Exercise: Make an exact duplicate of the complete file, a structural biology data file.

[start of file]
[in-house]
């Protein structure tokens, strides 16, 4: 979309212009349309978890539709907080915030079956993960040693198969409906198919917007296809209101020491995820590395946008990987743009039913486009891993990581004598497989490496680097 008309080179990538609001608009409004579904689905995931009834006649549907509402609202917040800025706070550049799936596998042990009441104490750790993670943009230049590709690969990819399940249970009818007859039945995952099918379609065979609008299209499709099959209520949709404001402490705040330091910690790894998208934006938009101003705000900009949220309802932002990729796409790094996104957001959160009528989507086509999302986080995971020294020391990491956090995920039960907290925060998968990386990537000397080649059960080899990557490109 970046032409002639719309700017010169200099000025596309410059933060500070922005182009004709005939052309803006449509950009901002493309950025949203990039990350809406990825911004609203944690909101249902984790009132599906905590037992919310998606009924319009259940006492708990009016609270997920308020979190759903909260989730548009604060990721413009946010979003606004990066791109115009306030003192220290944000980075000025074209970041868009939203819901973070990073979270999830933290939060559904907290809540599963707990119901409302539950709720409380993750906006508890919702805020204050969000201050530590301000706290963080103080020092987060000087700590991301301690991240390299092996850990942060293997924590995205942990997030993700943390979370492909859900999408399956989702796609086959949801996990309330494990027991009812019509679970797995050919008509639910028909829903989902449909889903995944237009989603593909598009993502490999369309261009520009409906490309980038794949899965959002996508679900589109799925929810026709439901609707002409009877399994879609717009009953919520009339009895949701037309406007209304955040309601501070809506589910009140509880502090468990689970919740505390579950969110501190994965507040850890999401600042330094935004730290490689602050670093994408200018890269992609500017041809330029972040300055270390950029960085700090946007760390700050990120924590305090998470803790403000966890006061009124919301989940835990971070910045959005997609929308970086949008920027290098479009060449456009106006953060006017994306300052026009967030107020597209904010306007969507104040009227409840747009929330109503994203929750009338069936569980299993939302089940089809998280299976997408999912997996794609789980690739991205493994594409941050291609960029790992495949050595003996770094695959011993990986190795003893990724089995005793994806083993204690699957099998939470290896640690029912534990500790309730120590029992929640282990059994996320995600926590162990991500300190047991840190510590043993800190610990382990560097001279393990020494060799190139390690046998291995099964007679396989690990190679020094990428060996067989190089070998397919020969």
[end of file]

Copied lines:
[in-house]
């Protein structure tokens, strides 16, 4: 979309212009349309978890539709907080915030079956993960040693198969409906198919917007296809209101020491995820590395946008990987743009039913486009891993990581004598497989490496680097 008309080179990538609001608009409004579904689905995931009834006649549907509402609202917040800025706070550049799936596998042990009441104490750790993670943009230049590709690969990819399940249970009818007859039945995952099918379609065979609008299209499709099959209520949709404001402490705040330091910690790894998208934006938009101003705000900009949220309802932002990729796409790094996104957001959160009528989507086509999302986080995971020294020391990491956090995920039960907290925060998968990386990537000397080649059960080899990557490109 970046032409002639719309700017010169200099000025596309410059933060500070922005182009004709005939052309803006449509950009901002493309950025949203990039990350809406990825911004609203944690909101249902984790009132599906905590037992919310998606009924319009259940006492708990009016609270997920308020979190759903909260989730548009604060990721413009946010979003606004990066791109115009306030003192220290944000980075000025074209970041868009939203819901973070990073979270999830933290939060559904907290809540599963707990119901409302539950709720409380993750906006508890919702805020204050969000201050530590301000706290963080103080020092987060000087700590991301301690991240390299092996850990942060293997924590995205942990997030993700943390979370492909859900999408399956989702796609086959949801996990309330494990027991009812019509679970797995050919008509639910028909829903989902449909889903995944237009989603593909598009993502490999369309261009520009409906490309980038794949899965959002996508679900589109799925929810026709439901609707002409009877399994879609717009009953919520009339009895949701037309406007209304955040309601501070809506589910009140509880502090468990689970919740505390579950969110501190994965507040850890999401600042330094935004730290490689602050670093994408200018890269992609500017041809330029972040300055270390950029960085700090946007760390700050990120924590305090998470803790403000966890006061009124919301989940835990971070910045959005997609929308970086949008920027290098479009060449456009106006953060006017994306300052026009967030107020597209904010306007969507104040009227409840747009929330109503994203929750009338069936569980299993939302089940089809998280299976997408999912997996794609789980690739991205493994594409941050291609960029790992495949050595003996770094695959011993990986190795003893990724089995005793994806083993204690699957099998939470290896640690029912534990500790309730120590029992929640282990059994996320995600926590162990991500300190047991840190510590043993800190610990382990560097001279393990020494060799190139390690046998291995099964007679396989690990190679020094990428060996067989190089070998397919020969």